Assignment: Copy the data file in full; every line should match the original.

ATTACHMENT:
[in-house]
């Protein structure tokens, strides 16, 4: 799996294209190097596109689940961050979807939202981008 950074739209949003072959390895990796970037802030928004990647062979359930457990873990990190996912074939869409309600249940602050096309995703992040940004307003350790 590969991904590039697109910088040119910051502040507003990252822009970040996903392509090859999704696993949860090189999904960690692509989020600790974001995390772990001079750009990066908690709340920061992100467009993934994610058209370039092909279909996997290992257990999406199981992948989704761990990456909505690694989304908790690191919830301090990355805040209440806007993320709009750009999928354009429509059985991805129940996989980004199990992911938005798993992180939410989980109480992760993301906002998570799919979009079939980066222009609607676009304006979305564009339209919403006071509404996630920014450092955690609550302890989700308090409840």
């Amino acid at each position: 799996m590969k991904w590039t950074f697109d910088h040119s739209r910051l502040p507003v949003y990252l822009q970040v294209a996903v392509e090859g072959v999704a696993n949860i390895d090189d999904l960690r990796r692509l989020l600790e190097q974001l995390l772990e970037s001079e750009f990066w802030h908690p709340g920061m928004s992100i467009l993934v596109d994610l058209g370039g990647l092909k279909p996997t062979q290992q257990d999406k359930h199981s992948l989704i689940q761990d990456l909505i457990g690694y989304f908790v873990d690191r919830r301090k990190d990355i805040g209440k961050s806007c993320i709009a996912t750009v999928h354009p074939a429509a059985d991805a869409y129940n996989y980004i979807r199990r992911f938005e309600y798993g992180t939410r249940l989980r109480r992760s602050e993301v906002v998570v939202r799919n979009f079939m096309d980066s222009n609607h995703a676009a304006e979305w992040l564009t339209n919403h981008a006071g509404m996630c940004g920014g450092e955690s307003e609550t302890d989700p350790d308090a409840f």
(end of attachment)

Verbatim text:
[in-house]
């Protein structure tokens, strides 16, 4: 799996294209190097596109689940961050979807939202981008 950074739209949003072959390895990796970037802030928004990647062979359930457990873990990190996912074939869409309600249940602050096309995703992040940004307003350790 590969991904590039697109910088040119910051502040507003990252822009970040996903392509090859999704696993949860090189999904960690692509989020600790974001995390772990001079750009990066908690709340920061992100467009993934994610058209370039092909279909996997290992257990999406199981992948989704761990990456909505690694989304908790690191919830301090990355805040209440806007993320709009750009999928354009429509059985991805129940996989980004199990992911938005798993992180939410989980109480992760993301906002998570799919979009079939980066222009609607676009304006979305564009339209919403006071509404996630920014450092955690609550302890989700308090409840």
């Amino acid at each position: 799996m590969k991904w590039t950074f697109d910088h040119s739209r910051l502040p507003v949003y990252l822009q970040v294209a996903v392509e090859g072959v999704a696993n949860i390895d090189d999904l960690r990796r692509l989020l600790e190097q974001l995390l772990e970037s001079e750009f990066w802030h908690p709340g920061m928004s992100i467009l993934v596109d994610l058209g370039g990647l092909k279909p996997t062979q290992q257990d999406k359930h199981s992948l989704i689940q761990d990456l909505i457990g690694y989304f908790v873990d690191r919830r301090k990190d990355i805040g209440k961050s806007c993320i709009a996912t750009v999928h354009p074939a429509a059985d991805a869409y129940n996989y980004i979807r199990r992911f938005e309600y798993g992180t939410r249940l989980r109480r992760s602050e993301v906002v998570v939202r799919n979009f079939m096309d980066s222009n609607h995703a676009a304006e979305w992040l564009t339209n919403h981008a006071g509404m996630c940004g920014g450092e955690s307003e609550t302890d989700p350790d308090a409840f």